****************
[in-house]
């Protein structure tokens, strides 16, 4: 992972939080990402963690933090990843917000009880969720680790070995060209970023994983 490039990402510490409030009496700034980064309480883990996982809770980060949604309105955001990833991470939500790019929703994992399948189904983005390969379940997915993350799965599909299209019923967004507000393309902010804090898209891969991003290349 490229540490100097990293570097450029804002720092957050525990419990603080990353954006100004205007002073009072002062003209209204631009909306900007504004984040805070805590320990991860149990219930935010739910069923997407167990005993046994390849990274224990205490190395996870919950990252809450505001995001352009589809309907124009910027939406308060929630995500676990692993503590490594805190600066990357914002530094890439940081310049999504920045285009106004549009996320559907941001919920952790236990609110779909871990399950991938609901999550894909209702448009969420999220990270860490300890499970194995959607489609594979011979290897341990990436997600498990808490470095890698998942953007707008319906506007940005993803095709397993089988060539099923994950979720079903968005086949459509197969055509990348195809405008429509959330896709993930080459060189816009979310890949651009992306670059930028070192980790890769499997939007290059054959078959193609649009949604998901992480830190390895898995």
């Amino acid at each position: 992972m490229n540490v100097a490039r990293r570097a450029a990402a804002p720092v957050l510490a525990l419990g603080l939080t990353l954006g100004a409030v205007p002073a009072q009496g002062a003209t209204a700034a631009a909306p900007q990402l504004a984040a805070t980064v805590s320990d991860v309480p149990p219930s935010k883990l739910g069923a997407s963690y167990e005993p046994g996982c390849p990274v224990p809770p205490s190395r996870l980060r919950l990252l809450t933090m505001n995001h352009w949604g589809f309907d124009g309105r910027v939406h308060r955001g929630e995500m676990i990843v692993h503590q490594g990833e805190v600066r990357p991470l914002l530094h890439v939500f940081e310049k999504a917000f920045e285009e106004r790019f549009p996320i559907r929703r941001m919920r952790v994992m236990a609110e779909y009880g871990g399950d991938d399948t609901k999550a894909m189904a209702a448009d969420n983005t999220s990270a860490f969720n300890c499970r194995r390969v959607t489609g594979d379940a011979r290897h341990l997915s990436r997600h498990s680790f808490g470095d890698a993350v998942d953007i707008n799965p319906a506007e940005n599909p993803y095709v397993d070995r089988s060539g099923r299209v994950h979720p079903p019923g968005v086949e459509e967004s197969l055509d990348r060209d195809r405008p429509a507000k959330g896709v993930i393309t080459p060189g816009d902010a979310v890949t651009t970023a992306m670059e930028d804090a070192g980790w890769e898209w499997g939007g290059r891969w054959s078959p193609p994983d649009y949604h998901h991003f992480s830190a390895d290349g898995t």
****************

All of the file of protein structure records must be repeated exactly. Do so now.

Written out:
[in-house]
């Protein structure tokens, strides 16, 4: 992972939080990402963690933090990843917000009880969720680790070995060209970023994983 490039990402510490409030009496700034980064309480883990996982809770980060949604309105955001990833991470939500790019929703994992399948189904983005390969379940997915993350799965599909299209019923967004507000393309902010804090898209891969991003290349 490229540490100097990293570097450029804002720092957050525990419990603080990353954006100004205007002073009072002062003209209204631009909306900007504004984040805070805590320990991860149990219930935010739910069923997407167990005993046994390849990274224990205490190395996870919950990252809450505001995001352009589809309907124009910027939406308060929630995500676990692993503590490594805190600066990357914002530094890439940081310049999504920045285009106004549009996320559907941001919920952790236990609110779909871990399950991938609901999550894909209702448009969420999220990270860490300890499970194995959607489609594979011979290897341990990436997600498990808490470095890698998942953007707008319906506007940005993803095709397993089988060539099923994950979720079903968005086949459509197969055509990348195809405008429509959330896709993930080459060189816009979310890949651009992306670059930028070192980790890769499997939007290059054959078959193609649009949604998901992480830190390895898995």
């Amino acid at each position: 992972m490229n540490v100097a490039r990293r570097a450029a990402a804002p720092v957050l510490a525990l419990g603080l939080t990353l954006g100004a409030v205007p002073a009072q009496g002062a003209t209204a700034a631009a909306p900007q990402l504004a984040a805070t980064v805590s320990d991860v309480p149990p219930s935010k883990l739910g069923a997407s963690y167990e005993p046994g996982c390849p990274v224990p809770p205490s190395r996870l980060r919950l990252l809450t933090m505001n995001h352009w949604g589809f309907d124009g309105r910027v939406h308060r955001g929630e995500m676990i990843v692993h503590q490594g990833e805190v600066r990357p991470l914002l530094h890439v939500f940081e310049k999504a917000f920045e285009e106004r790019f549009p996320i559907r929703r941001m919920r952790v994992m236990a609110e779909y009880g871990g399950d991938d399948t609901k999550a894909m189904a209702a448009d969420n983005t999220s990270a860490f969720n300890c499970r194995r390969v959607t489609g594979d379940a011979r290897h341990l997915s990436r997600h498990s680790f808490g470095d890698a993350v998942d953007i707008n799965p319906a506007e940005n599909p993803y095709v397993d070995r089988s060539g099923r299209v994950h979720p079903p019923g968005v086949e459509e967004s197969l055509d990348r060209d195809r405008p429509a507000k959330g896709v993930i393309t080459p060189g816009d902010a979310v890949t651009t970023a992306m670059e930028d804090a070192g980790w890769e898209w499997g939007g290059r891969w054959s078959p193609p994983d649009y949604h998901h991003f992480s830190a390895d290349g898995t």